Women undergoing cancer-related breast surgery who display high temporal summation of pain and negative affect before surgery were found to be more likely to experience significant postsurgical pain and continued opioid use, according to a study published in the Journal of Pain.
Prior to undergoing breast-conserving surgery or total mastectomy, 234 women (average age, 55.5) were asked to undergo quantitative sensory testing and to fill out questionnaires regarding psychosocial characteristics. Study participants were assessed 2 weeks following surgery for pain severity and impact of pain, as well as opioid use with the Brief Pain Inventory and procedure-specific questionnaires, respectively.
A total of 29% of the cohort reported moderate to severe average pain 2 weeks after surgery (ie, with a score >3 on a 10-point scale). Pain severity was found to be independently predicted by axillary dissection, pre-surgical pain, temporal summation of pain, affect, and behavioral coping style, in a regression analysis.
Age, education, axillary dissection, reconstruction, affect, and depression scores were found to be significant predictors of the impact of pain 2 weeks post-surgery, and opioid use was found to be predicted by age, education, axillary dissection and reconstruction, temporal summation of pain, and reinterpreting coping style.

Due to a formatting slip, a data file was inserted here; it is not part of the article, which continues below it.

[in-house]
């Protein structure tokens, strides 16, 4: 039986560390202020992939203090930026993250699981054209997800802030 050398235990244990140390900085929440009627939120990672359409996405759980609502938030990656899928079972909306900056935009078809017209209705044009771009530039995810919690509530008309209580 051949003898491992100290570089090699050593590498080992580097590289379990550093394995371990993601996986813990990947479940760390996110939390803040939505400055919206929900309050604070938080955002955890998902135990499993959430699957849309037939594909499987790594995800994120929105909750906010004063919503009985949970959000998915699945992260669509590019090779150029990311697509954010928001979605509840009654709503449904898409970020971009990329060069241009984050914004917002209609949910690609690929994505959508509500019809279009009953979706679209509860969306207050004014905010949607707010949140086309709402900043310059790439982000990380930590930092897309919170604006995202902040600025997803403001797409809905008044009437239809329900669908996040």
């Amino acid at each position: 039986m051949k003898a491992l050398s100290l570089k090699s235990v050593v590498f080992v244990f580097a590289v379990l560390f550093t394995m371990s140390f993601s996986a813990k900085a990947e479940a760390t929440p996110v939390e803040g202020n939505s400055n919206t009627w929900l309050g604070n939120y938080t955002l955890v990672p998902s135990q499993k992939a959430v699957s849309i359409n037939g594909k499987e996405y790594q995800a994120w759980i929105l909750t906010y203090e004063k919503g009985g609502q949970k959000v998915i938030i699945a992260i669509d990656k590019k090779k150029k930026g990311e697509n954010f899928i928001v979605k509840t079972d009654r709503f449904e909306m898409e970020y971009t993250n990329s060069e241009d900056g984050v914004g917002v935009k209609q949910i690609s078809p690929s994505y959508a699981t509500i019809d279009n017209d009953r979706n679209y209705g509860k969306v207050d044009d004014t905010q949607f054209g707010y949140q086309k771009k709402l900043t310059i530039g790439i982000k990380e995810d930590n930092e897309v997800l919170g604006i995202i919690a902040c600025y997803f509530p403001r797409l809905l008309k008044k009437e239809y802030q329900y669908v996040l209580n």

Several study limitations were reported, including a lack of recorded daily pain trajectories and restricted generalizability due to heterogeneity of the population.
“Inclusion of simple psychosocial and psychophysical assessment, or ‘phenotyping’ in studies may allow estimation of important differences in pain processing between individuals,” the researchers noted, “[i]nforming more accurate prediction of which patients may struggle with pain in the early postoperative period.”
Schreiber KL, et al. Preoperative psychosocial and psychophysical phenotypes as predictors of acute pain outcomes after breast surgery [published online November 23, 2018]. Journal of Pain. doi:10.1016/j.jpain.2018.11.004
This article originally appeared on Clinical Pain Advisor